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Stan Ridgway

Holiday in Dirt

(New West; US: 12 Feb 2002; UK: 11 Mar 2002)

To most who were conscious of the New Wave, or even those who listen to lots of ‘80s radio now, Wall of Voodoo’s “Mexican Radio” is somewhat inescapable, even if it’s still about as odd and off-kilter now as it was twenty years ago. And while that song may have relegated Wall of Voodoo to one-hit wonder status, those who were paying attention knew that there was more to the band than a seemingly (though not, really) goofy hit single.


In fact, a big part of the Wall of Voodoo story was in one of their other hit singles, a very synthy cover of Johnny Cash’s “Ring of Fire”. That dark, tense, pulsing version was a minor hit, and it served as a link between Wall of Voodoo frontman Stan Ridgway and his influences, many of which were rough country-rockers, including the legendary Cash.


When Stan Ridgway went solo in the early ‘80s, his career began to emulate those influences even further. Pushing away some of the synthesizers of Wall of Voodoo (though not completely, by any means), Ridgway began to create creepy, almost sci-fi soundscapes that were as indebted to the more rough-and-tumble country as they were to dark New Wave.


Stan Ridgway’s new album, Holiday in Dirt, is actually a collection of rare material, outtakes, and some new songs, all cobbled together to play as an actual album. And it plays fairly well as an actual album, maintaining sonic and thematic unity despite the fact that the songs were recorded at vastly different times. While these songs are all basically orphans, the thread tying them all together is that each is a vignette of an individual: for example the starry-eyed, fame-struck kid in “Beloved Movie Star”, or the paranoid loner in “Operator Help Me”. The focus is especially trained on Los Angeles and its inhabitants, as well as the vast expanse of desert to the east of town.


And if there’s a sustained emotion, it’s that of paranoia or claustrophobia, as this series of songs is anything but a relaxed and easy listen. Ridgway still relies fairly heavily on synthesizers, and he uses them in some of the most unsettling ways possible. On “Bing Can’t Walk”, one of the album’s highlights, he sets a tale of betrayal to a throbbing, dark, bassy track that features producer Mitchell Froom on bass. In the album’s informative liner notes, Ridgway notes that this particular track was based on some horrific outtakes of Bing Crosby falling into an orchestra pit and breaking his legs. It’s truly creepy.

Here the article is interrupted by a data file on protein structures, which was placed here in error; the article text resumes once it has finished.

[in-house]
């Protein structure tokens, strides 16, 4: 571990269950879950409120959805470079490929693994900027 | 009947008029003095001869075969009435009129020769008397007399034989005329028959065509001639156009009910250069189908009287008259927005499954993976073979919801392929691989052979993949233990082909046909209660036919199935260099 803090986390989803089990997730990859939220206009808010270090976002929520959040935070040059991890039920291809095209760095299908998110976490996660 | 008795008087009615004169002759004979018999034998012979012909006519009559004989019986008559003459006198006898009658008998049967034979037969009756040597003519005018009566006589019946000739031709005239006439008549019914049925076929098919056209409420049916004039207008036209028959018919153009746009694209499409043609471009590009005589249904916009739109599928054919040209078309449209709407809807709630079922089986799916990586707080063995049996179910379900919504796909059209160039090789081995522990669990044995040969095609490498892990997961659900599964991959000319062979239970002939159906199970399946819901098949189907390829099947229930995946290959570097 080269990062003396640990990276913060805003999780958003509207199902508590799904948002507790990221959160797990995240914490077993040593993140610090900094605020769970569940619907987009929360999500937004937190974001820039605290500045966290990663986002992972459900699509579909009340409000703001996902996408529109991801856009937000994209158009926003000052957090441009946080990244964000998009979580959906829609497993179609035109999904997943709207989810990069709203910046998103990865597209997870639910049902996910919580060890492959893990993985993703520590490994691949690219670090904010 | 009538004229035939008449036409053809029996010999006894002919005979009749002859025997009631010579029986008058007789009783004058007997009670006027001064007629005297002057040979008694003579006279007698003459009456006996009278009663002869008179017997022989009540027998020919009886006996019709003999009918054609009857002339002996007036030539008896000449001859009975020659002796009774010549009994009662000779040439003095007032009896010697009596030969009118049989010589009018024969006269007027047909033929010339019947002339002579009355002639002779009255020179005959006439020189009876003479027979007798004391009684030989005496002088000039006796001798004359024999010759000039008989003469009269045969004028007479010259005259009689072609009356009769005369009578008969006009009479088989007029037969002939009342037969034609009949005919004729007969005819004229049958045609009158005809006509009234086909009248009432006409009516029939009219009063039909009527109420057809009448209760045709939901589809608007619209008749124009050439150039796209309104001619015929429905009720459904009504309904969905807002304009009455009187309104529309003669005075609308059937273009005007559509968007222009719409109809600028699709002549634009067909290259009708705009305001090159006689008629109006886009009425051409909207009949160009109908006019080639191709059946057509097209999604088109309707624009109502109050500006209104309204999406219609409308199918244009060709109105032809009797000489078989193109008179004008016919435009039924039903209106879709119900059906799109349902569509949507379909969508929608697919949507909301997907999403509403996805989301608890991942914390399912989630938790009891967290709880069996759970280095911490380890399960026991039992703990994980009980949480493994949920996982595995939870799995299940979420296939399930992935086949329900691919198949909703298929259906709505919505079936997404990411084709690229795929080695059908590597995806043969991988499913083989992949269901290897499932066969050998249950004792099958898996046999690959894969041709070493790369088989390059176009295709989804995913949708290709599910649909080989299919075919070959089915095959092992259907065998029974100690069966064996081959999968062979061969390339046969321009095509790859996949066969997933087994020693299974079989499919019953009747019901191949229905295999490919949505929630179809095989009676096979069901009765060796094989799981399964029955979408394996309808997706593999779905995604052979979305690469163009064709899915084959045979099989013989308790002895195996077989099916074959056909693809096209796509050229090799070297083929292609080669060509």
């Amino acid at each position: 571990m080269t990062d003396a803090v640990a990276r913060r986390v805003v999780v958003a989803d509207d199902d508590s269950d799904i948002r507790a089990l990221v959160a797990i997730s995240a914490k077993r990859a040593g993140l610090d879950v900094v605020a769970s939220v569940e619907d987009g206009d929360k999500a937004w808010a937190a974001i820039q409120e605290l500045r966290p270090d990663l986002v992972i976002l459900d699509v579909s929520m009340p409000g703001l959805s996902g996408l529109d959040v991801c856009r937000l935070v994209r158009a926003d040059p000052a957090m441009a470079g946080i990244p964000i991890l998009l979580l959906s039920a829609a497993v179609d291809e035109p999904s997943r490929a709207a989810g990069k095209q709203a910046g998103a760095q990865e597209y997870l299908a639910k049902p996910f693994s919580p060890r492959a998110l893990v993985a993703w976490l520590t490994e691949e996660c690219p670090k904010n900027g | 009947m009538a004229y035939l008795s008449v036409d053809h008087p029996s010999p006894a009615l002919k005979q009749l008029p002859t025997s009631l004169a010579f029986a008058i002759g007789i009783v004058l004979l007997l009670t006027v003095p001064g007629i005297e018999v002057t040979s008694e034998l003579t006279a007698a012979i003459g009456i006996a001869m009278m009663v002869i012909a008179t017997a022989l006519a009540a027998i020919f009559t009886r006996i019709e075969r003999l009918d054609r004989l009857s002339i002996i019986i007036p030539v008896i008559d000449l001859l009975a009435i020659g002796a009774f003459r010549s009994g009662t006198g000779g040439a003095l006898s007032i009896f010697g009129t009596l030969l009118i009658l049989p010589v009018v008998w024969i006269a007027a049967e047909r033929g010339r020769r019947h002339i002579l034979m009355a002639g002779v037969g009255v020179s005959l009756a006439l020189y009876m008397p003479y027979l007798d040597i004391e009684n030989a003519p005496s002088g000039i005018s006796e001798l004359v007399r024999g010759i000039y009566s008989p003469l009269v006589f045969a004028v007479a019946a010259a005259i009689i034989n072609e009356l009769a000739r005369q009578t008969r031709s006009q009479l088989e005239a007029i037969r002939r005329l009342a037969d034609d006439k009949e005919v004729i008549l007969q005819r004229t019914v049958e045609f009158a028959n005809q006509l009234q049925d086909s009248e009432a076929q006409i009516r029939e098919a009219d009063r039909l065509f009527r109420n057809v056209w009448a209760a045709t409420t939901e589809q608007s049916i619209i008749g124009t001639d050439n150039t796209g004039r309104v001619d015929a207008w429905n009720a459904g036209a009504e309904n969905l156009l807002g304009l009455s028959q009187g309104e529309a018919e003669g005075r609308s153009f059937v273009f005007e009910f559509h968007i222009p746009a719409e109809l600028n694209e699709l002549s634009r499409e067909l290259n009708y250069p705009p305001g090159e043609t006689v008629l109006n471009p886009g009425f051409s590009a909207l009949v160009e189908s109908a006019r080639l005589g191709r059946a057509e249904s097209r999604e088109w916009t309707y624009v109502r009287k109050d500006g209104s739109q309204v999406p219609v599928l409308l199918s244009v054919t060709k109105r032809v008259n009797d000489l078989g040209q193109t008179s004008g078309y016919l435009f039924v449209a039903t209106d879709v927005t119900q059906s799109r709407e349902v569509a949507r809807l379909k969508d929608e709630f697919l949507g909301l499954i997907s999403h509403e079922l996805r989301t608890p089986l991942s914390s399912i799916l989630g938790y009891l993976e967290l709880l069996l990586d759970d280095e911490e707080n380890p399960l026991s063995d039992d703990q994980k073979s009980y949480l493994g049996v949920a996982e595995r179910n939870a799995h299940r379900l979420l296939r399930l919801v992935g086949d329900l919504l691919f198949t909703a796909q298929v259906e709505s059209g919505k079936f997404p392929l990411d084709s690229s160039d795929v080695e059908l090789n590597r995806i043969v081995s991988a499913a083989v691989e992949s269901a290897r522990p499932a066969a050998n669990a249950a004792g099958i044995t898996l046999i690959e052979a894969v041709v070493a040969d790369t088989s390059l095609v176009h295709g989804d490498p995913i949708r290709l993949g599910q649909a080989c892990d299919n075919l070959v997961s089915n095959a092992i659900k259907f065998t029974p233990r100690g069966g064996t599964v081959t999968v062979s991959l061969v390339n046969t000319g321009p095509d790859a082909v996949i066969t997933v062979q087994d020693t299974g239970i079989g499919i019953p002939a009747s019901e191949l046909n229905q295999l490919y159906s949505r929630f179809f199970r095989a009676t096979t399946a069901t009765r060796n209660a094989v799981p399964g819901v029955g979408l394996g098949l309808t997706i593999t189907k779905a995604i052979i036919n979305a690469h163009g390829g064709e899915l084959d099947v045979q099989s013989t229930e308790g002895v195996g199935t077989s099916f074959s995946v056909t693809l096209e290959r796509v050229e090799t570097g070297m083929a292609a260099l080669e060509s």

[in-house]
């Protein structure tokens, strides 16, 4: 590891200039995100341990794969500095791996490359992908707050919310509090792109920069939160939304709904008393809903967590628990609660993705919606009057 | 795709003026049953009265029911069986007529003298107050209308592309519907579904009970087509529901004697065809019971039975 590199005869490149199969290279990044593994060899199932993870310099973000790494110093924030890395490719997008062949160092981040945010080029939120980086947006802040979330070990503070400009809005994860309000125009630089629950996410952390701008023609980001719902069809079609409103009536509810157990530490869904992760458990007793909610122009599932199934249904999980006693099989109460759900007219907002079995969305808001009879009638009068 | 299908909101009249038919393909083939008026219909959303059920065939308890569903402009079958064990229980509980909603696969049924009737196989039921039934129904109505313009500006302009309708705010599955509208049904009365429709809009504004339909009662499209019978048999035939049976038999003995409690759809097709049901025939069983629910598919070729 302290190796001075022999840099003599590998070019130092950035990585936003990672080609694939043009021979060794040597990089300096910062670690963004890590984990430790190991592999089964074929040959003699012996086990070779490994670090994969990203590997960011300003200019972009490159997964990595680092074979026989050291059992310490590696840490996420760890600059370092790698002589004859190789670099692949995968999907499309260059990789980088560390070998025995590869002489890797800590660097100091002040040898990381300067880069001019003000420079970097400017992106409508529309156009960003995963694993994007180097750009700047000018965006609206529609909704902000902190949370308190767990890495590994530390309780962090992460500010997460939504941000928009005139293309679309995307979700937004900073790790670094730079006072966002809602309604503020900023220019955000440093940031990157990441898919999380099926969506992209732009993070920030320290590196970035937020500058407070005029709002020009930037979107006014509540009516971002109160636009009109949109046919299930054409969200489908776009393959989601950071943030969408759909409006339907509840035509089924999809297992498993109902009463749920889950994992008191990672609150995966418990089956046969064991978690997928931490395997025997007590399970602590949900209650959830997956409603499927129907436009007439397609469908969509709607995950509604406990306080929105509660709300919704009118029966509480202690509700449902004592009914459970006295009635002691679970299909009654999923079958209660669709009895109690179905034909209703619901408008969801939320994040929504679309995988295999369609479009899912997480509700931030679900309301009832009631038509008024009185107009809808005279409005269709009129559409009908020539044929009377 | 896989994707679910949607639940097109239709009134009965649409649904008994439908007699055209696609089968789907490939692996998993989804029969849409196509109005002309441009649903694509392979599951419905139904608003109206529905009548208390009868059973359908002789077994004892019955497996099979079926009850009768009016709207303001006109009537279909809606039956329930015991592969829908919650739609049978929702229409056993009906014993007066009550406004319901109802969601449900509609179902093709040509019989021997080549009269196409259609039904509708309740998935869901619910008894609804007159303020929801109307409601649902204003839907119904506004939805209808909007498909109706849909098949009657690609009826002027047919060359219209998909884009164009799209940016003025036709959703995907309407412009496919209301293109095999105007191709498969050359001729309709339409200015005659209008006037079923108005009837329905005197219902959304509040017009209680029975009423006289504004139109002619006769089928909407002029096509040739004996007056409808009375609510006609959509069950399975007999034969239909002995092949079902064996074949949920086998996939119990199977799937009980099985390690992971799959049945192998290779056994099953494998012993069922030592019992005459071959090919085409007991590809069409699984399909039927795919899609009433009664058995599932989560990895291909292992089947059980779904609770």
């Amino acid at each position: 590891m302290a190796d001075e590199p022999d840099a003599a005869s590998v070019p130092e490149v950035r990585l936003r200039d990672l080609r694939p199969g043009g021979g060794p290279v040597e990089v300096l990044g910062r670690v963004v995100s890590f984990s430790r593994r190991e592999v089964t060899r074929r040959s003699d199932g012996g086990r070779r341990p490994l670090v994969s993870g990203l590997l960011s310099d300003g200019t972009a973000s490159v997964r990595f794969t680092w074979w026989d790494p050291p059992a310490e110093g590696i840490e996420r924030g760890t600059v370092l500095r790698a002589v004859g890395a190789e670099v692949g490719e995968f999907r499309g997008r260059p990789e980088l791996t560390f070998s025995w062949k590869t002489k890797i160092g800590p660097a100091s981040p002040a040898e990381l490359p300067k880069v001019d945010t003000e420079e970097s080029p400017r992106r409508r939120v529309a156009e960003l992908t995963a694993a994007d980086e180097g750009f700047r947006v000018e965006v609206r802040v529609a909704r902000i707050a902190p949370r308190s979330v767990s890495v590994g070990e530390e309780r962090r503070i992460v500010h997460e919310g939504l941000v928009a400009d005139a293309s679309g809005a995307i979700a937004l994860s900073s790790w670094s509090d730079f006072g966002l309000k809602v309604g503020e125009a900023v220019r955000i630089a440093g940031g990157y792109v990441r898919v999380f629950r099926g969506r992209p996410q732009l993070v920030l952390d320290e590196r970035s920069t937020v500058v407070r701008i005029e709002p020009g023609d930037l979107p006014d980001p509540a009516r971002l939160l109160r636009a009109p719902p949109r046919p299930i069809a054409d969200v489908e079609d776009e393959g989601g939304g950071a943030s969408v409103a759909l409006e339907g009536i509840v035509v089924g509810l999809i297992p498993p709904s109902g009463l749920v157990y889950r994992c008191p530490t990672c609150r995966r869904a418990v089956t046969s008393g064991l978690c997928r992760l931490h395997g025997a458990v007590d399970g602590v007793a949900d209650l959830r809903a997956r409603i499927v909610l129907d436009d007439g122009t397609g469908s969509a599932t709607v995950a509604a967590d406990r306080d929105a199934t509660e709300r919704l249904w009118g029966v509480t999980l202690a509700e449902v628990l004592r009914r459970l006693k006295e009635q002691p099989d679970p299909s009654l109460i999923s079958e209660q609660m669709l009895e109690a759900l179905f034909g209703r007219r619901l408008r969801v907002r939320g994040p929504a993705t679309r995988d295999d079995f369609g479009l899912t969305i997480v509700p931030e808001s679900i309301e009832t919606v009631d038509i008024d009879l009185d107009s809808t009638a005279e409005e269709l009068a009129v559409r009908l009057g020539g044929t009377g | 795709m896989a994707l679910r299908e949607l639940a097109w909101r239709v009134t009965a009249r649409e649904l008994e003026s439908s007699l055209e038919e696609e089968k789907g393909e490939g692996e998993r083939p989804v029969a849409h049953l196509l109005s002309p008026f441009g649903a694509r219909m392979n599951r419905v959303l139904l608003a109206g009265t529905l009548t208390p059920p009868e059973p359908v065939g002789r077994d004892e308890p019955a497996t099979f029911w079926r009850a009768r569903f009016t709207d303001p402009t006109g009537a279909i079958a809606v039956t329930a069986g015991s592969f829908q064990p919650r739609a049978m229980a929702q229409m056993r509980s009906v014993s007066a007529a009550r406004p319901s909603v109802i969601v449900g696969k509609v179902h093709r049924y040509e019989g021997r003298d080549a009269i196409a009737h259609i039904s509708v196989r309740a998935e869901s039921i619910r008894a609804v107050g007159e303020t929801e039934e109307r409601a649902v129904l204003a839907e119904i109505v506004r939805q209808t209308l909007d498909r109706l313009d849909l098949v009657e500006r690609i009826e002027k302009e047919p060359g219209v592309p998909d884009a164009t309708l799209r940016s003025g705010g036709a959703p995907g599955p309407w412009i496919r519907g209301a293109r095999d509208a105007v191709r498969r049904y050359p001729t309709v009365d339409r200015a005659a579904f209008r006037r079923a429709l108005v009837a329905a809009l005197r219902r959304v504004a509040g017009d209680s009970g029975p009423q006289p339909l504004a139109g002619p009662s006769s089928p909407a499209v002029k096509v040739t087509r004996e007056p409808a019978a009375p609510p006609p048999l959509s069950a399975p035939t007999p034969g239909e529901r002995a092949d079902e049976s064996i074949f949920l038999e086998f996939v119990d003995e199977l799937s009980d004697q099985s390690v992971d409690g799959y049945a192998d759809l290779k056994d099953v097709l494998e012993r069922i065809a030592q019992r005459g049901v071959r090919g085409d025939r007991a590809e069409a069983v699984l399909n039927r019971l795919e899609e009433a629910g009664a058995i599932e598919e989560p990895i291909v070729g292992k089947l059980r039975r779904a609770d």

But the problem that Holiday in Dirt suffers from is a lack of variance. These songs are pretty easy to admire for their ambition, but they’re hard to love, and the album as a whole is a difficult listen because nearly all of the thirteen tracks present a musical riff or hook but then merely repeat that idea for around five minutes. It makes the album feel significantly longer than the hour it runs, and robs it of variety or a convenient entry point. That’s not to say that Ridgway should’ve artificially added radio singles, but, as he admits in his liner notes, he tends to record songs longer and sometimes cuts them down later. Most of these songs would’ve benefited from a little more of that editing. Plus, because Ridgway’s focus is often on storytelling, his stories tend to run longer than his music can sustain. The end result sounds less like Johnny Cash and more like Ric Ocasek’s more indulgent solo material, without its pop sensibility.


But to an audience like Ridgway’s, which is about as cult as cult can be, Holiday in Dirt will be a welcome package of rare and unreleased material that will tie up some of the loose ends of Ridgway’s now 20-year-old solo career. And those fans who have followed Ridgway’s deeper and darker excursions and are not likely to be scared off by Ridgway’s uncompromising nature are those for whom Holiday in Dirt is truly intended.

Related Articles
2 Dec 2010
More than 25 years after "Mexican Radio", Stan Ridgway’s voice is as distinctive as ever, but his songwriting has matured a great deal and his musical palette has broadened significantly. This eclectic approach yields some notable material, but more than a few jarring shifts in style and quality.
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